We’re entering a new era for retail and leisure. For years, a quiet revolution bubbled beneath the surface – it wasn’t until the emergence of COVID-19 that a decade’s worth of change struck the industry overnight.
As the dust begins to settle from the pandemic, what does the landscape for retail and leisure look like for 2023? Find out in this week’s blog.
Location, location, location
It is anticipated that 2023’s store sales will exceed 2019’s pre-pandemic figures for the first time. Although this is positive news, there will be a clear distinction between the best and worst performing locations.
Due to the economic unpredictability, there will likely be a ‘flight to prime’. Investors will seek to minimise risk and preserve value by investing in what they perceive to be safer, more stable assets.
Accentuated by the pandemic, the trend of local and convenience shopping is seemingly here to stay as customers look to save time and money by shopping locally. Assets in commuter towns and high streets will therefore be among the most desirable purchases for businesses.
The cost-of-living crunch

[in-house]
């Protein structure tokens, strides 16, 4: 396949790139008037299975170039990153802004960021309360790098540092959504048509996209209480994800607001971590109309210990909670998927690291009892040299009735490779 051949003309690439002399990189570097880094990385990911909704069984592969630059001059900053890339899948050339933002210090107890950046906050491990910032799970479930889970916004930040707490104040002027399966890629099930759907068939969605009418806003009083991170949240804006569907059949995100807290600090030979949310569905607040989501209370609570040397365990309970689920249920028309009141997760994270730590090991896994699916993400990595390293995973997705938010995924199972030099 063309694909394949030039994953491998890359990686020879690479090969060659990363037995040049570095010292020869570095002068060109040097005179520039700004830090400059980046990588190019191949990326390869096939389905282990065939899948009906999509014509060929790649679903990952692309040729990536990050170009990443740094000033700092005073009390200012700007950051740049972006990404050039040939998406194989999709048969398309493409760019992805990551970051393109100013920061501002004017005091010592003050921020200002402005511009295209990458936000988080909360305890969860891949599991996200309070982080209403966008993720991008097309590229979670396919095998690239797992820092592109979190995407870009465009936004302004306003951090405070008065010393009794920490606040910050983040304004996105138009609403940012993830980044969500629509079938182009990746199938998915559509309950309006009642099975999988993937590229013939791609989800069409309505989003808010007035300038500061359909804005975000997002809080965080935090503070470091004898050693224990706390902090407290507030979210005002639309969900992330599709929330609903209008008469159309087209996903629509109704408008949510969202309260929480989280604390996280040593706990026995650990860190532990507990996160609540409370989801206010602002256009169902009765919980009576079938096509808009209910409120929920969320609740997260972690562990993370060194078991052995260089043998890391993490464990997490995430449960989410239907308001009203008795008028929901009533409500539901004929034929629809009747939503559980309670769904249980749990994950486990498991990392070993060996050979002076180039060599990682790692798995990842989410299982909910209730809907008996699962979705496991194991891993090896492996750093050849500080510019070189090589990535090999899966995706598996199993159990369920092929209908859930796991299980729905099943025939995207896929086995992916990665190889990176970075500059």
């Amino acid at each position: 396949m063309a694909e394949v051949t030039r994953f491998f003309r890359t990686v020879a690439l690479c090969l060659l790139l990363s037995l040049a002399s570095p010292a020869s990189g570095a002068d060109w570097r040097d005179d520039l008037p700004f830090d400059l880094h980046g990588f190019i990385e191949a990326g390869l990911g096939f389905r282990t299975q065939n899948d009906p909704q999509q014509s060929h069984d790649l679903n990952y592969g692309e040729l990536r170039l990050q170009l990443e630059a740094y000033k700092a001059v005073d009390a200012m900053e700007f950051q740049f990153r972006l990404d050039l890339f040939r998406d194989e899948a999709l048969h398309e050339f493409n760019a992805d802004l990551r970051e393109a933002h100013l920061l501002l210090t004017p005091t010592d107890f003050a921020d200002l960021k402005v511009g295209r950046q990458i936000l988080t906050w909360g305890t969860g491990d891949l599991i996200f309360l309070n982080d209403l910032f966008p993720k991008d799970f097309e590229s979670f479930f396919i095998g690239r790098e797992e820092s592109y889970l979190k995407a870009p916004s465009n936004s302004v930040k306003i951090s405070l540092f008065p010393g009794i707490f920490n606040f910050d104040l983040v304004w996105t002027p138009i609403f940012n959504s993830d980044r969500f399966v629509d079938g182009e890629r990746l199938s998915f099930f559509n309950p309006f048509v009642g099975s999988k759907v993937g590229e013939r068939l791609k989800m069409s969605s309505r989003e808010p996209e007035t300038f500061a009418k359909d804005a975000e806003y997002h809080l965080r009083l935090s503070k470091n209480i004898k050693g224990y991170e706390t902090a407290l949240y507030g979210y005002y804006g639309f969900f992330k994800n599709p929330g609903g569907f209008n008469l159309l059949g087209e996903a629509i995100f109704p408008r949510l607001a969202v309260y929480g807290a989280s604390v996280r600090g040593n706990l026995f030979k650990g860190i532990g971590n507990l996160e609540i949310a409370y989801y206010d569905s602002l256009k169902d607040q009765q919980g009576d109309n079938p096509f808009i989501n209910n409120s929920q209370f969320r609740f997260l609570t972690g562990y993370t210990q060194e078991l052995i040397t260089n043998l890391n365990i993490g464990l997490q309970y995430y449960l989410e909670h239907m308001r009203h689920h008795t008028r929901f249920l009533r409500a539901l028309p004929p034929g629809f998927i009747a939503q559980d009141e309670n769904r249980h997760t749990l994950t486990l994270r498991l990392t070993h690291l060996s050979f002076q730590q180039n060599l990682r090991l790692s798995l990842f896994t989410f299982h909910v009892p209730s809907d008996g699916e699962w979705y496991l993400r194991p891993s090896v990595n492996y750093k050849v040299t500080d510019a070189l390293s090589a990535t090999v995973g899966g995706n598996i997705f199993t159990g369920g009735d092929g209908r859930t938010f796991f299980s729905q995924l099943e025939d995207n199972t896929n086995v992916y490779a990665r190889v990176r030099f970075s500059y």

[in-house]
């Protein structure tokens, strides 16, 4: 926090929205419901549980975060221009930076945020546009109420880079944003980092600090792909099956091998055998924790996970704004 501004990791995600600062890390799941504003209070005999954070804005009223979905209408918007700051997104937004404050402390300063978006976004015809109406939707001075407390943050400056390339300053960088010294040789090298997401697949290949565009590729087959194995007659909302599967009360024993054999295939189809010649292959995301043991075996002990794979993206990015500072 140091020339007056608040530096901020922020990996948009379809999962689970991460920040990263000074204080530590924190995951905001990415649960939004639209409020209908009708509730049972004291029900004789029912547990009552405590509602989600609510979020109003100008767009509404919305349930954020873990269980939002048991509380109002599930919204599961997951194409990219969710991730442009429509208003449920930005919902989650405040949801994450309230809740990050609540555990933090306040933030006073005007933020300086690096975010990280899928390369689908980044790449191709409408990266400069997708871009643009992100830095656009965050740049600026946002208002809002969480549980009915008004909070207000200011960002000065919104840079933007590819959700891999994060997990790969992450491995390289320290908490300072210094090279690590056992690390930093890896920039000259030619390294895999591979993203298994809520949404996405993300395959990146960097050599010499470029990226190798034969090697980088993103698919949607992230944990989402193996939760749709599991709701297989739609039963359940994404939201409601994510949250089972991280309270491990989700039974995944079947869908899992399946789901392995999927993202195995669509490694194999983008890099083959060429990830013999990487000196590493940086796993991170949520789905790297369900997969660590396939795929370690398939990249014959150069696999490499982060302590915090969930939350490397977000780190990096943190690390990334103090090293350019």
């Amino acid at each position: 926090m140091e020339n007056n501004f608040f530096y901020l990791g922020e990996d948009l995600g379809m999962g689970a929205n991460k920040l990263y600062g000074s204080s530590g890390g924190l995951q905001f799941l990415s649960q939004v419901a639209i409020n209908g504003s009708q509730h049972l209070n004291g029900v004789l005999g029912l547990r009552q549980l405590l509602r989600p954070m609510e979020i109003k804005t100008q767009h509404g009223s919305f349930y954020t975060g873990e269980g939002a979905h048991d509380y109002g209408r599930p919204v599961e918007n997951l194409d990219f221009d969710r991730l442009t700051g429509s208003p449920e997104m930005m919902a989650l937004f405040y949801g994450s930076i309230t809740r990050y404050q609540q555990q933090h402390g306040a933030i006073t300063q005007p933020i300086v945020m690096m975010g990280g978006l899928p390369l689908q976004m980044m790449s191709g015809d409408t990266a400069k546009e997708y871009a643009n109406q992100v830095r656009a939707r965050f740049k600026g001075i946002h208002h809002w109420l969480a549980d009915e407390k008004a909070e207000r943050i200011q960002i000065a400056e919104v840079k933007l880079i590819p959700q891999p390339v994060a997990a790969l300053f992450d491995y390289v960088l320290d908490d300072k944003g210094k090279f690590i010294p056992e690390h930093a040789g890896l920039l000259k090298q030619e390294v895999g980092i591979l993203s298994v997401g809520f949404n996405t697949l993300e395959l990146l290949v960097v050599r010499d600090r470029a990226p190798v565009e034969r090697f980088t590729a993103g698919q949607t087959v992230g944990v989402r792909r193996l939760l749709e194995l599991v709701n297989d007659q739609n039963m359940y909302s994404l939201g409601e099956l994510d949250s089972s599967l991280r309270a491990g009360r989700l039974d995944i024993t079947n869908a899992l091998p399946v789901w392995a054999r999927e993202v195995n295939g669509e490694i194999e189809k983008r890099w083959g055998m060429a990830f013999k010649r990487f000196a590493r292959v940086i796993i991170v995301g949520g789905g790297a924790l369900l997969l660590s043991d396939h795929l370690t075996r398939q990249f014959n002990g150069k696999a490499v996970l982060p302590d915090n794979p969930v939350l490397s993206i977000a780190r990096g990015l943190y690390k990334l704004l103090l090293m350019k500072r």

With household bills skyrocketing, the desire to save money will likely impact consumer decision-making in 2023. As of now, though, retailer performance does not yet indicate that customers are making cuts, with the ONS reporting a 0.5% increase in sales for January 2023.
Despite the positive trading results, retailers should be prepared to weather potential challenges later in the year. This should be a particular concern for independent retailers, given that they are often more vulnerable to market and economic volatility.
Expansion in and leisure
The leisure sector has been growing steadily in the UK, with more people spending money on experiences like dining out and entertainment. This trend is likely to continue, with more businesses opening to cater to this demand.
The growth of big box leisure operations, like Gravity, Lane 7 and Roxy are representative of this trend. Food and beverage (F&B) facilities are still in high demand in city centre – evident from the success of large-scale retail schemes that been converted into leisure and hospitality services.
Undersupply of out-of-town retail space
It is predicted that the retail warehouse vacancy rate will drop to a historically low level of under 4% this year. Any unexpected brand closures will likely result in a swift replacement with new tenants.
A trend may emerge in the coming years where retailers unable to secure space in retail parks may turn to smaller formats in shopping centres and high streets, as has already been observed with Dunelm and Ikea. At the same time, more high street retailers are beginning to explore out-of-town locations for expansion opportunities, as demonstrated by Lush and Mountain Warehouse.
A bright future
It’s clear that there’s strong public urge to get back out to retail areas. Despite the challenges of the past few years, both the great British shopper and British retailers are resilient animals and will help build a new future for shopping together.